Global Practices


Building Credibility in Dark Moments

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In times of crisis, it’s easy for leaders to cast aside communications to focus on fixing the problem. That’s not only a mistake, but a missed opportunity to bolster credibility.

Recently, members of our Financial Services sector in New York attended a panel discussion held by Gorkana, a global company providing media intelligence and analysis, on the “The Role of Financial Journalism in the 21st Century” featuring Andrew Ross Sorkin, New York Times Editor-at-Large and CNBC Host; Gillian Tett, U.S. Managing Editor at The Financial Times; and Jason Zweig, columnist for The Wall Street Journal. One underlying theme was the challenge facing leaders today, with Sorkin noting that “credibility gets built in dark moments,” that is as leaders face up and communicate clearly about their organizations’ challenges. It is an important observation and one that often gets lost between the board meetings and day-to-day demands of running the company.

According to the 2015 Edelman Trust Barometer, Financial Services remains one of the least trusted industries and CEO credibility is on the decline. For anyone counseling senior leadership in today’s landscape, these findings are not surprising as there seems to always be a new crisis emerging within the industry. With issues such as LIBOR suits, pressure from shareholders and regulators, product defects and personal issues increasingly gracing the covers of today’s front pages (and landing pages), CEOs need to prepare for and continually anticipate what is lurking around the corner. Many leaders will come away from these public trials with their reputations bruised and with a long road ahead of them in terms of rebuilding. However, there are other leaders who will recognize these challenges as an opportunity to build their credibility and turn a potential black eye into a moment of triumph.

While there are numerous legal and operational factors for leaders to consider during turbulent times, here are three key insights from these influential journalists on what they want from CEOs in today’s environment:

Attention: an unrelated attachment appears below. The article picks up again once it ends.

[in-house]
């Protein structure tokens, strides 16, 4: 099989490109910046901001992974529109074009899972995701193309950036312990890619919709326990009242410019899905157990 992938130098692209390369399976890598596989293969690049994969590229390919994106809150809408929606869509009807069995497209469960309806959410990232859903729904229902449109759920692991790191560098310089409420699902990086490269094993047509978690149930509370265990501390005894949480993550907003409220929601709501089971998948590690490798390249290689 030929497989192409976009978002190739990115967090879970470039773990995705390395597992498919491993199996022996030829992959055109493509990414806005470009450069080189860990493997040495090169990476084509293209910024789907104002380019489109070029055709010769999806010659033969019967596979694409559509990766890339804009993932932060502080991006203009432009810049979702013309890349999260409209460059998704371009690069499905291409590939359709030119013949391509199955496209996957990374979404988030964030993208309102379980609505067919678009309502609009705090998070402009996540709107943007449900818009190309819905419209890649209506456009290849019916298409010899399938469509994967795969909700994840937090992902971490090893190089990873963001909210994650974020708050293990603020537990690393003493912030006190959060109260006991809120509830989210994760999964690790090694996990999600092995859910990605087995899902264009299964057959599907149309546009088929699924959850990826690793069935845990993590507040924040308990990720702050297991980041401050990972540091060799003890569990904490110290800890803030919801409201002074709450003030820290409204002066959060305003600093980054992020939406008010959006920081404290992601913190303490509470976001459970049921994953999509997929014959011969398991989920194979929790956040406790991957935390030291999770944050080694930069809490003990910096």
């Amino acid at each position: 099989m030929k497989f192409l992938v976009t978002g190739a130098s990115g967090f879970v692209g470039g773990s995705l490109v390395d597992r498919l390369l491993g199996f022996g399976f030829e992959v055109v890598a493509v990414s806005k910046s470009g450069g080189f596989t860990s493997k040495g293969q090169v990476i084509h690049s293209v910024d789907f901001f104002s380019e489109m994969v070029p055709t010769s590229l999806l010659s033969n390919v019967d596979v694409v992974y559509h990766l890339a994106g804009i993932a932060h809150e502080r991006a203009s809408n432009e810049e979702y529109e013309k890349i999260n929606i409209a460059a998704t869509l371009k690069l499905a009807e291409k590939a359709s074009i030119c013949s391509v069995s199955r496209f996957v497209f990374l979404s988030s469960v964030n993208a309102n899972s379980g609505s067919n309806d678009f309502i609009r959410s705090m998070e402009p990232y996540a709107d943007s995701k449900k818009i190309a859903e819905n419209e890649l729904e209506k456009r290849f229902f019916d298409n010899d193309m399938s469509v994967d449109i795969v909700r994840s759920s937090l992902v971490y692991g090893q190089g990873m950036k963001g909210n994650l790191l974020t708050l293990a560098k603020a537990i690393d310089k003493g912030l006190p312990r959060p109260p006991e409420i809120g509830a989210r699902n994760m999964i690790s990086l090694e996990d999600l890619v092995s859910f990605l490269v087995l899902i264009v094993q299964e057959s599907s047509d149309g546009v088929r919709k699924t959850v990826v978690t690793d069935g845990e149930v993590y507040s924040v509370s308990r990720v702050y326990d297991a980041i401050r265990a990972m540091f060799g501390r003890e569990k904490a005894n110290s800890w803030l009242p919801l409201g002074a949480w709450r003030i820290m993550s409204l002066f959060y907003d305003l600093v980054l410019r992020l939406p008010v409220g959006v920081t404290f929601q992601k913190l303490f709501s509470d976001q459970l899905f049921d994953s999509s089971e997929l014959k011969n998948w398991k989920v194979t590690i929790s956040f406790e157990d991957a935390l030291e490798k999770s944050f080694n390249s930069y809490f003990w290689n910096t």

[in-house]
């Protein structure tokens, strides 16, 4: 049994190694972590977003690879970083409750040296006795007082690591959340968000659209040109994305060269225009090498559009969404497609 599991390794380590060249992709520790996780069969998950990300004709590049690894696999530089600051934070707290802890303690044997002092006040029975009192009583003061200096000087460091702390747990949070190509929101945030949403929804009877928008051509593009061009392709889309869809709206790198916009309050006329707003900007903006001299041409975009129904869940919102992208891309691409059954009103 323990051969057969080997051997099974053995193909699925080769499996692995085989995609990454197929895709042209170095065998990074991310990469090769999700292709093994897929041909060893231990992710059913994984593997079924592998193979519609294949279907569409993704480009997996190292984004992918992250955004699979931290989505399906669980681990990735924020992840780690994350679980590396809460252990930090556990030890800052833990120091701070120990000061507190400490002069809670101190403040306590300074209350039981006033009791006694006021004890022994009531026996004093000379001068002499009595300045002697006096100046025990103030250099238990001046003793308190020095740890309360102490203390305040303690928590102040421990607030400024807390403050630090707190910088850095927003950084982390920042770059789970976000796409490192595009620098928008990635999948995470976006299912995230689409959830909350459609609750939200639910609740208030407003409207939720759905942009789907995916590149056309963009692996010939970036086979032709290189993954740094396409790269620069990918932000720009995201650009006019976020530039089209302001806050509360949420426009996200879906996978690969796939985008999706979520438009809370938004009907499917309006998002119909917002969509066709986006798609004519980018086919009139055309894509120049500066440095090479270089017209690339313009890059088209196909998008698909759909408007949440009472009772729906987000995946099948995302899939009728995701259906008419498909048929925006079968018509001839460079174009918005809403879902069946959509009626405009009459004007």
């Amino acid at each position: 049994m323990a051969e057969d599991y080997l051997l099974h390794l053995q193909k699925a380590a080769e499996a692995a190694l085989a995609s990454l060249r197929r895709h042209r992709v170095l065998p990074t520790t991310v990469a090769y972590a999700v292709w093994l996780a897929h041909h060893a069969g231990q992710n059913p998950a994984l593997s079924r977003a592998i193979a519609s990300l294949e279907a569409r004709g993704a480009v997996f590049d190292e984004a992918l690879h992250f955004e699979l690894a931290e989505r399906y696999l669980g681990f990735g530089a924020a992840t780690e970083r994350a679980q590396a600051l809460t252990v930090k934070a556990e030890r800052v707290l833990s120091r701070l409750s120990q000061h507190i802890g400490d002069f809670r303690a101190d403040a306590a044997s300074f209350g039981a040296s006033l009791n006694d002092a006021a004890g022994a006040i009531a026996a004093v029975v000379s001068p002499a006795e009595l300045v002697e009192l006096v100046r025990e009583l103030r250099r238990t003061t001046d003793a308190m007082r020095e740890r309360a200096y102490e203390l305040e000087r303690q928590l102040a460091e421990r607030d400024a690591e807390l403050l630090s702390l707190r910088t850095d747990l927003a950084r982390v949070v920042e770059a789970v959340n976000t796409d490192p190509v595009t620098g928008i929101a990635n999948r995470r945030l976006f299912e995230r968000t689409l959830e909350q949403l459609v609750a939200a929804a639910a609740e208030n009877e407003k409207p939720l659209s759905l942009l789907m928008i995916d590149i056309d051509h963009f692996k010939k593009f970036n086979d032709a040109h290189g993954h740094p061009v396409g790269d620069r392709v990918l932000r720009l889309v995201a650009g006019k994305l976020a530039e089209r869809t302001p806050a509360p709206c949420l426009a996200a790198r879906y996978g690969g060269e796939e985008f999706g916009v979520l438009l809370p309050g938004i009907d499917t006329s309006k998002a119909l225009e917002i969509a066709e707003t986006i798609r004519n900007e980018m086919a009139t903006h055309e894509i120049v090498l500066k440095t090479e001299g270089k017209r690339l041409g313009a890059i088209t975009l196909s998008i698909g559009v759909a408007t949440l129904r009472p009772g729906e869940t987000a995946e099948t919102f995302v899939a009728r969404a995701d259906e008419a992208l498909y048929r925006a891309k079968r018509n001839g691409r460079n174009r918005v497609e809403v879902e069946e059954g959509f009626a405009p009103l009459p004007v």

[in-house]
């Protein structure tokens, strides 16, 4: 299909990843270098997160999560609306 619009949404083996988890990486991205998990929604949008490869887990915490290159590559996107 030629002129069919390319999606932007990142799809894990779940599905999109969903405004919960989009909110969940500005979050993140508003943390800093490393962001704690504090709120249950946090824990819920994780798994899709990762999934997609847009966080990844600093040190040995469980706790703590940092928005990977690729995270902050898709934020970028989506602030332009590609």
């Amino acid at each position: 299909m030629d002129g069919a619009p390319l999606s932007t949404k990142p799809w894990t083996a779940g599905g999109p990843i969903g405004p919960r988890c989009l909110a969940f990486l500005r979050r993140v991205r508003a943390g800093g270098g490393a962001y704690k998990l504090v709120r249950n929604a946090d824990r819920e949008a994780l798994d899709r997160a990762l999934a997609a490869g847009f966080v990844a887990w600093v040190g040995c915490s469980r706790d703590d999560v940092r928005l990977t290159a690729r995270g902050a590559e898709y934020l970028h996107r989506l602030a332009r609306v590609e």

“Humanize yourself”Gillian Tett, U.S. Managing Editor, The Financial Times
Today’s C-suite looks one dimensional and without a sense of humility. Many CEOs don’t get much exposure to journalists, which can be very problematic when situations arise that require them to speak with the media (generally, these are the most important and sensitive moments for a company). Speaking with the media is an art form that needs to be cultivated. CEOs need to be “let out into the wild” to interact with reporters on a more regular basis. Mistakes will happen but this also helps CEOs come across as more human. As journalists want humans at the center of their stories, the CEO is often the most compelling messenger.

“Credibility is built in dark moments”Andrew Ross Sorkin, New York Times Editor-at-Large and CNBC Host
No leader wants to be the one to announce negative news, but in today’s age of transparency it is the first thing that needs to be discussed. A CEO’s willingness to be open – in both good times and bad – is what builds trust and establishes their credibility in the eyes of the public.

“There is danger in drinking the social media Kool-Aid”Jason Zweig, columnist, The Wall Street Journal
Journalism is now being driven more by what actual consumers think and want to know and less by the demands of advertisers. We are now able to engage with readers in a way never done before, but there is danger in pandering to an audience simply to increase your social metrics. While social trends are becoming important indicators that inform coverage, there remains space for other, important stories that may not have the same resonance across the social landscape.

Together, these comments point to an increasing need for financial services companies to leverage CEOs to tell their story to the media. Ideally, CEOs will embrace these conversations and see them as opportunities rather than liabilities or interruptions.

So, fellow communications professionals, do you think your client is prepared to tackle the next big crisis? What is their CEO’s mindset on working with the media and what do you need to do to guide them in the right direction?

We have an opportunity in this area to show direct business value in getting companies prepared in advance to avoid massive missteps when the inevitable crisis moment occurs.

Marisa Pincas is a vice president in Edelman’s Financial Services sector at Edelman New York.
Frank Lentini is a senior account supervisor in Edelman’s Financial Services sector at Edelman New York.

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